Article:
Swiss families facing eviction from private residence as state governments struggle to meet refugee distribution quotas

At least 49 tenants have received eviction notices to make way for an accommodation center for asylum seekers

editor: REMIX NEWS
author: Thomas Brooke
Residents of this apartment building in the Swiss town of Windisch have been told to pack their belongings and leave to make way for asylum seekers.

A total of 49 tenants are to be evicted from a private residential apartment building in the Swiss town of Windisch to make way for refugees after an agreement was reached between the private owner and state government.

The current residents, many of whom are reported by Swiss newspaper Le Matin to be “socially disadvantaged,” began to receive eviction notices on Feb. 24, informing them of the need to leave their homes after an agreement was reached to transform the residential building into an accommodation center for asylum seekers.

There appears to be a disagreement over the decision between the local government in the town, who had assured residents they would fight to let them keep their homes “by all possible means,” and the state government of Aargau, which has told the residents it is now up to them to find new apartments.

A spokesperson for the Aargau department of health and social affairs, which is involved in the decision, declined to comment on the matter, saying only that it wishes “to discuss (the matter) with the municipality of Windisch.”

Some residents have expressed their distress at receiving the eviction notices, telling local media they face the very real threat of being made homeless.

“My house is being taken away from me. I am sad, and I feel treated unfairly,” 32-year-old Björn Waltert told 20 Minuten. He explained how he has lived in the property for a year and a half, having previously been homeless. “It will now be very difficult for me to find something new. I live on social assistance, and I have a dog,” he added.

“We have lived here for eight years. We feel very good here and have excellent contact with the other residents,” said a mother of three children also affected by the move. “When we received the termination, the children started crying. They are afraid of losing their friends.”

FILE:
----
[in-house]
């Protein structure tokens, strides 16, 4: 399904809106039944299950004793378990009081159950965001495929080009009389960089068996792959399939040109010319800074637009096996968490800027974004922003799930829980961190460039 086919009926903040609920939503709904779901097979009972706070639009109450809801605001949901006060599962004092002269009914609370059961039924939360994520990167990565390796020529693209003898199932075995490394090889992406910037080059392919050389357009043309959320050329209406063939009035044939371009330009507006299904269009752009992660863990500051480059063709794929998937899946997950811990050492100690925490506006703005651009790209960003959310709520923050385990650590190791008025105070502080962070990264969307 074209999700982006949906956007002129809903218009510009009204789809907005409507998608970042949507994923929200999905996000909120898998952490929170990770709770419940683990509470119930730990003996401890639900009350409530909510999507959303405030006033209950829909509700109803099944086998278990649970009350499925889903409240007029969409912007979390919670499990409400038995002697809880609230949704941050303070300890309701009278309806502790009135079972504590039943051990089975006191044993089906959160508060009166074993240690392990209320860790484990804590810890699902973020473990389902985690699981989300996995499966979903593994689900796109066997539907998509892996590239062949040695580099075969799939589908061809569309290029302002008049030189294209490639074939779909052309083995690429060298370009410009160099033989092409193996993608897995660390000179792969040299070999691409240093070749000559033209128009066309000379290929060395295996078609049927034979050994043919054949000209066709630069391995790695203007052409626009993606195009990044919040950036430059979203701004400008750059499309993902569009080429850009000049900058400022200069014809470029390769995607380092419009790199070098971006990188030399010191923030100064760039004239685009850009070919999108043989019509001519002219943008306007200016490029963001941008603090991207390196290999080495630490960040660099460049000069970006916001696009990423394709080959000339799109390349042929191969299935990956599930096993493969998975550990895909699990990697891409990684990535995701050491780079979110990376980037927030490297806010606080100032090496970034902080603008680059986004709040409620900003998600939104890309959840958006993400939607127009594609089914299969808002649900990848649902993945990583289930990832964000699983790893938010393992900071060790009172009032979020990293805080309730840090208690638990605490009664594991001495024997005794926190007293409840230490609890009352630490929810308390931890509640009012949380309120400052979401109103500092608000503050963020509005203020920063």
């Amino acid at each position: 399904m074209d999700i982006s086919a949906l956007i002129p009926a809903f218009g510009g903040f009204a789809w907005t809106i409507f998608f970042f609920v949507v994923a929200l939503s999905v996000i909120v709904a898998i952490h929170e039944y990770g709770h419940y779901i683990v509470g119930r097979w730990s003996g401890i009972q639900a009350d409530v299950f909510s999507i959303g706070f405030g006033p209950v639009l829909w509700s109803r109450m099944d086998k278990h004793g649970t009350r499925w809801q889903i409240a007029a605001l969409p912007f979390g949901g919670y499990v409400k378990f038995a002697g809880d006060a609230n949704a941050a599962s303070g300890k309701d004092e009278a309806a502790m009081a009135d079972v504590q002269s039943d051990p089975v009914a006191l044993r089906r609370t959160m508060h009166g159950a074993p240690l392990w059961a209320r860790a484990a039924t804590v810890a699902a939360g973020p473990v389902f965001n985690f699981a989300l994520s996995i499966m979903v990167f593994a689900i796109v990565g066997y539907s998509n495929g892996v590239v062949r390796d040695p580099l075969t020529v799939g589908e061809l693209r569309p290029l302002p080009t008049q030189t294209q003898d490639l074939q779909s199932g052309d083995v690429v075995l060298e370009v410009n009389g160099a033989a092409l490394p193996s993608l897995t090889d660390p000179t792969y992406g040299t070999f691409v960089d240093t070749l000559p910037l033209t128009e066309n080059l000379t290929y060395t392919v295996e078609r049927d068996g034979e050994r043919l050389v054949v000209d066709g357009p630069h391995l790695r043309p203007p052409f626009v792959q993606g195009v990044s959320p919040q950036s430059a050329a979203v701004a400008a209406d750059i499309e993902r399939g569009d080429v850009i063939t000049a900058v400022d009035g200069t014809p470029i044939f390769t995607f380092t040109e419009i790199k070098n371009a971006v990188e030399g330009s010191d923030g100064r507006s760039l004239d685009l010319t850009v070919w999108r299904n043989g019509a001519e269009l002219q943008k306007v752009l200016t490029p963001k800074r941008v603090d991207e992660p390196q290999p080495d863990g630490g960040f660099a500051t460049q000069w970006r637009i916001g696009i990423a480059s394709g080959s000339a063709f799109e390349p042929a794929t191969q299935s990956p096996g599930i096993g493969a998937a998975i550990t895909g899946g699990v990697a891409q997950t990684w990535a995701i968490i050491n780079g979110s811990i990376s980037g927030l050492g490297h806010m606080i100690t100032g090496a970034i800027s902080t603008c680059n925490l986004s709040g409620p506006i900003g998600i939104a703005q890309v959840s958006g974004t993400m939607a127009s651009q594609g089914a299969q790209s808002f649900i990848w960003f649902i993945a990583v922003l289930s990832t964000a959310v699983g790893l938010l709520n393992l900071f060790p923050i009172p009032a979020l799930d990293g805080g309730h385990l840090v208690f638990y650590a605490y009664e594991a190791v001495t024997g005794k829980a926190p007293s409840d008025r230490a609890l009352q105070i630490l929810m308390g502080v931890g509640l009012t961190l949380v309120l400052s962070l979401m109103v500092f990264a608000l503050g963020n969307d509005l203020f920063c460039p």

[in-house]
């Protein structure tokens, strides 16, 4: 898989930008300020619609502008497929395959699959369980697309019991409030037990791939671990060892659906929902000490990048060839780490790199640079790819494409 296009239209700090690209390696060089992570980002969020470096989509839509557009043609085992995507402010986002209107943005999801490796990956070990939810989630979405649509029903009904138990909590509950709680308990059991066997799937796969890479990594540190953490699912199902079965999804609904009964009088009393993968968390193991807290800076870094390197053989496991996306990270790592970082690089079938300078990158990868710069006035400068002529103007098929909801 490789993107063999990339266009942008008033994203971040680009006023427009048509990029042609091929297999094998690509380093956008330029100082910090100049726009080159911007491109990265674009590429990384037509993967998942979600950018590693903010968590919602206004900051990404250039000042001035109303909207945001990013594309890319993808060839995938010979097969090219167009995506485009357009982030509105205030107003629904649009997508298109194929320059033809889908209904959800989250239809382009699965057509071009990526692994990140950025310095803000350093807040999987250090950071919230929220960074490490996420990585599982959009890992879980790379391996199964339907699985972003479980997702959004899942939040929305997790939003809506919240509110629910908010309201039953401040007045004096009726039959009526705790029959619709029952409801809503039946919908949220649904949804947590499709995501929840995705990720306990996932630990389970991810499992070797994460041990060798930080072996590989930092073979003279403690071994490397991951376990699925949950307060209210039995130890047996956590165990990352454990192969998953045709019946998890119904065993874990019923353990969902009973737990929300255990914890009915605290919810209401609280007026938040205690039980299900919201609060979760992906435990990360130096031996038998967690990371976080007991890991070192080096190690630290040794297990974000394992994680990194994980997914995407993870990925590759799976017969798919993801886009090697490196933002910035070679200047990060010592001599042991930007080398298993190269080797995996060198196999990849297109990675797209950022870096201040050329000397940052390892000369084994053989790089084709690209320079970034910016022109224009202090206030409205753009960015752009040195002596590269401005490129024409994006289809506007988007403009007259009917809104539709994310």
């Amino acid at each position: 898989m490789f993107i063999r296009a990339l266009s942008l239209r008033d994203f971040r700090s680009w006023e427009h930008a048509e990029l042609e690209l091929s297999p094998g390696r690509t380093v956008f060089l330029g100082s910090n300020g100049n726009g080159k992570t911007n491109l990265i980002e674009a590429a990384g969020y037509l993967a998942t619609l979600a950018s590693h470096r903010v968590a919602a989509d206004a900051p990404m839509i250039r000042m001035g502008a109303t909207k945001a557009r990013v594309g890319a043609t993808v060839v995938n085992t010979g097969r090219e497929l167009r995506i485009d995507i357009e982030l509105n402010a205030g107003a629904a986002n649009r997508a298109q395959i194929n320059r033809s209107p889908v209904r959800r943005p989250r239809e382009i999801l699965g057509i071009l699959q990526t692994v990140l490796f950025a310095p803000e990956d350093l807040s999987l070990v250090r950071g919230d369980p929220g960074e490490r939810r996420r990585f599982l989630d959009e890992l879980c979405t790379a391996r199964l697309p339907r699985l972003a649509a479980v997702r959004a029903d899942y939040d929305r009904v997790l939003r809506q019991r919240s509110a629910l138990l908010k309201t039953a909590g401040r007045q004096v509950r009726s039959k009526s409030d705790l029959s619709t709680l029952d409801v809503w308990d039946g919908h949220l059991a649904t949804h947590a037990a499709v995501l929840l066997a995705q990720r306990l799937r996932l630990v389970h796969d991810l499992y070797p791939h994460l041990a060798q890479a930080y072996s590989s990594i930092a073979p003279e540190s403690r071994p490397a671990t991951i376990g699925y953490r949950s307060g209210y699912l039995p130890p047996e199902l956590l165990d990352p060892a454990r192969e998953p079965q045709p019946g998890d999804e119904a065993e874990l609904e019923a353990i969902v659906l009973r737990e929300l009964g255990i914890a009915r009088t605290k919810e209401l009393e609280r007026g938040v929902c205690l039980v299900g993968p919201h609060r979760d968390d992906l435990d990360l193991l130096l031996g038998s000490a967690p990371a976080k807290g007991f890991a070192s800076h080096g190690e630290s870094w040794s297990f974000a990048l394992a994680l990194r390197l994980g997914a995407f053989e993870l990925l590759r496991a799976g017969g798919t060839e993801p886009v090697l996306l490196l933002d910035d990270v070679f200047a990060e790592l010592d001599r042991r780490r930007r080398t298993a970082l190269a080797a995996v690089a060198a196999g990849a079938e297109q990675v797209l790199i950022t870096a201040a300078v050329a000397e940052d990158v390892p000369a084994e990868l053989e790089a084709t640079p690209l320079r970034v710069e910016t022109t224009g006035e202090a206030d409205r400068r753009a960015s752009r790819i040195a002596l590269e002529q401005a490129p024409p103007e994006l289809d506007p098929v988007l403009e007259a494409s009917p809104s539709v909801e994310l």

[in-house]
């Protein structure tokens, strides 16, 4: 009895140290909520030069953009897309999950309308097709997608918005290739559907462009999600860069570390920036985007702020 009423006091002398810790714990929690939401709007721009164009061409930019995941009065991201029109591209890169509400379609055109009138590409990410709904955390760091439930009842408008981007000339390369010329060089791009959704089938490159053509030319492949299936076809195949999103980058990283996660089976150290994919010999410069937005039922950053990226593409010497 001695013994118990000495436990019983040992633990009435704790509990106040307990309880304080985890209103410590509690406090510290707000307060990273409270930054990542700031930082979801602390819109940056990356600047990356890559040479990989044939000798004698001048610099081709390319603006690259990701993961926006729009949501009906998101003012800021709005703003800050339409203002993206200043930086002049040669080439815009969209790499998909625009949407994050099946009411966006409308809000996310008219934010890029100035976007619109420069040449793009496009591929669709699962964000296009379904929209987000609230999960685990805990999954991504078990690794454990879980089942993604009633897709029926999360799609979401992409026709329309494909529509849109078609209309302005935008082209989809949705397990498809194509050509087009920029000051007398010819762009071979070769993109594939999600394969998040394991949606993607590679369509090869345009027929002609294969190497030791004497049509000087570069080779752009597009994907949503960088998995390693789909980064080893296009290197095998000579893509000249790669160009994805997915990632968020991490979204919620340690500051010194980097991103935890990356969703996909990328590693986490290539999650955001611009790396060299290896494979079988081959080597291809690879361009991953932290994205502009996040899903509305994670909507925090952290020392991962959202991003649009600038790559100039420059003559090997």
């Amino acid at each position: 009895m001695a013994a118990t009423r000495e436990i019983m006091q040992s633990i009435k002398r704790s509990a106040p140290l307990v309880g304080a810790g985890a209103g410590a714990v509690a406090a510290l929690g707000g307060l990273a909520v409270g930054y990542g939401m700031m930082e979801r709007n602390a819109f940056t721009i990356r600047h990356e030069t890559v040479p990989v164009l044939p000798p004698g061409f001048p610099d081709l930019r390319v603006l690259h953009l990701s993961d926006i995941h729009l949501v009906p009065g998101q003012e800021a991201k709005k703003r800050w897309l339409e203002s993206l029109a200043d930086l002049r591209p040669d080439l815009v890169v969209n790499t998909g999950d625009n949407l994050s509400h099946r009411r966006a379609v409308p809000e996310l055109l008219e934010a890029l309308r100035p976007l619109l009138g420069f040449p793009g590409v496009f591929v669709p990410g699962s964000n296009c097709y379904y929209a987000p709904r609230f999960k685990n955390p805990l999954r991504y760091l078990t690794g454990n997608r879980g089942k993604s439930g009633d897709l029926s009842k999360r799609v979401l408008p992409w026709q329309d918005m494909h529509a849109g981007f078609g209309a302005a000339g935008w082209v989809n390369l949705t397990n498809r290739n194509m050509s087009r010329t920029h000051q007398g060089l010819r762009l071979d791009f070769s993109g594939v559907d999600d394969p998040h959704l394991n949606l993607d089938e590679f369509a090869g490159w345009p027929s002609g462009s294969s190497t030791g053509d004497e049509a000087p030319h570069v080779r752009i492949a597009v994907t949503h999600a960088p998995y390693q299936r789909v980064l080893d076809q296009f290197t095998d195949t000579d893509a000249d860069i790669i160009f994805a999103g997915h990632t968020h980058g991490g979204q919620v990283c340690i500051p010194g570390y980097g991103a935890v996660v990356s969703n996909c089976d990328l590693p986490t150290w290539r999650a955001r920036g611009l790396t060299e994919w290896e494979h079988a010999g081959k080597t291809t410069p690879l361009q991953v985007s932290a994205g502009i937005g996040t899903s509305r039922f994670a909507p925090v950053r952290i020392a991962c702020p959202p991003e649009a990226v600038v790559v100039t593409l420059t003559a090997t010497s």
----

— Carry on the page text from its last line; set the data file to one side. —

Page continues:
The move follows a state of emergency declared by the Aargau state government due to an influx of asylum seekers, triggering powers to requisition private property in extreme circumstances.

The youth wing of the Swiss People’s Party has launched a petition to oppose those being evicted from their homes, stating that “no one should be put on the street so that asylum seekers can settle here.”

This isn’t the first report of private tenants being evicted to make room for refugees. On Monday, Remix News reported on a 47-year-old carpenter in the Swiss village of Seegräben who had been ordered to leave his home of more than 15 years as the local government had failed to source alternative refugee accommodation and was compelled to meet federal distribution quotas for asylum seekers.

“I am scared. I don’t think that in the next three months I will find another affordable accommodation in the region that can accommodate myself, my children who visit me every two weeks, and my pets,” he told Swiss media.

Furthermore, in neighboring Germany, approximately 40 tenants in a private residence are being threatened with forced relocation to cater to Ukrainian refugees in the town of Lörrach.

“It’s an early death notice,” 78-year-old Klaus Kichling said of his eviction letter, revealing he suffers from serious health issues after suffering a stroke a few years ago.

In the German case, the relevant housing association appears to have promised replacement apartments, although it is unclear where these will be located and what condition they will be in.

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